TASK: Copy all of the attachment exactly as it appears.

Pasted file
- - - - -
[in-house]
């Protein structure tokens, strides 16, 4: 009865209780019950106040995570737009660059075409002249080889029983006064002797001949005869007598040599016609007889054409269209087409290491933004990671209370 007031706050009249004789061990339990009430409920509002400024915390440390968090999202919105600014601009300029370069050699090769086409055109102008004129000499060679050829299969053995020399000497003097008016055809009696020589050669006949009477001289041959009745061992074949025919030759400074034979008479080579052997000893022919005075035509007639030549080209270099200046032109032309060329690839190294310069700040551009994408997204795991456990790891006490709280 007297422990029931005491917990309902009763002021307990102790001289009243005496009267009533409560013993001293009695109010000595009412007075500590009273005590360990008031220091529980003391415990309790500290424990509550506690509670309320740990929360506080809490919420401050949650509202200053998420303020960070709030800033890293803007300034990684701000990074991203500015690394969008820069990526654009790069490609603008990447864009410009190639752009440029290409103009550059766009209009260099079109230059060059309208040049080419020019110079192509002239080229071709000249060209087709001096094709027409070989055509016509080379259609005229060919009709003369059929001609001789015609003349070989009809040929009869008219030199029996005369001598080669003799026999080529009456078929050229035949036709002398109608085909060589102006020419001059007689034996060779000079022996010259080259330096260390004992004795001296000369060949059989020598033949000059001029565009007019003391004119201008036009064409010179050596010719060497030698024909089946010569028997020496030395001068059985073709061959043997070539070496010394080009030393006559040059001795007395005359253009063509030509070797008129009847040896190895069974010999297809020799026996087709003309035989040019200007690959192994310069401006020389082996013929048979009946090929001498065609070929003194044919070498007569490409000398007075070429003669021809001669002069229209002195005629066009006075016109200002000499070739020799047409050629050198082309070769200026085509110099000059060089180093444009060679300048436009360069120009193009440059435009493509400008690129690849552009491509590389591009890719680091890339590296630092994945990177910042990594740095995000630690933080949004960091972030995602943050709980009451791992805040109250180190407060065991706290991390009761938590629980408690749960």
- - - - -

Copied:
[in-house]
């Protein structure tokens, strides 16, 4: 009865209780019950106040995570737009660059075409002249080889029983006064002797001949005869007598040599016609007889054409269209087409290491933004990671209370 007031706050009249004789061990339990009430409920509002400024915390440390968090999202919105600014601009300029370069050699090769086409055109102008004129000499060679050829299969053995020399000497003097008016055809009696020589050669006949009477001289041959009745061992074949025919030759400074034979008479080579052997000893022919005075035509007639030549080209270099200046032109032309060329690839190294310069700040551009994408997204795991456990790891006490709280 007297422990029931005491917990309902009763002021307990102790001289009243005496009267009533409560013993001293009695109010000595009412007075500590009273005590360990008031220091529980003391415990309790500290424990509550506690509670309320740990929360506080809490919420401050949650509202200053998420303020960070709030800033890293803007300034990684701000990074991203500015690394969008820069990526654009790069490609603008990447864009410009190639752009440029290409103009550059766009209009260099079109230059060059309208040049080419020019110079192509002239080229071709000249060209087709001096094709027409070989055509016509080379259609005229060919009709003369059929001609001789015609003349070989009809040929009869008219030199029996005369001598080669003799026999080529009456078929050229035949036709002398109608085909060589102006020419001059007689034996060779000079022996010259080259330096260390004992004795001296000369060949059989020598033949000059001029565009007019003391004119201008036009064409010179050596010719060497030698024909089946010569028997020496030395001068059985073709061959043997070539070496010394080009030393006559040059001795007395005359253009063509030509070797008129009847040896190895069974010999297809020799026996087709003309035989040019200007690959192994310069401006020389082996013929048979009946090929001498065609070929003194044919070498007569490409000398007075070429003669021809001669002069229209002195005629066009006075016109200002000499070739020799047409050629050198082309070769200026085509110099000059060089180093444009060679300048436009360069120009193009440059435009493509400008690129690849552009491509590389591009890719680091890339590296630092994945990177910042990594740095995000630690933080949004960091972030995602943050709980009451791992805040109250180190407060065991706290991390009761938590629980408690749960």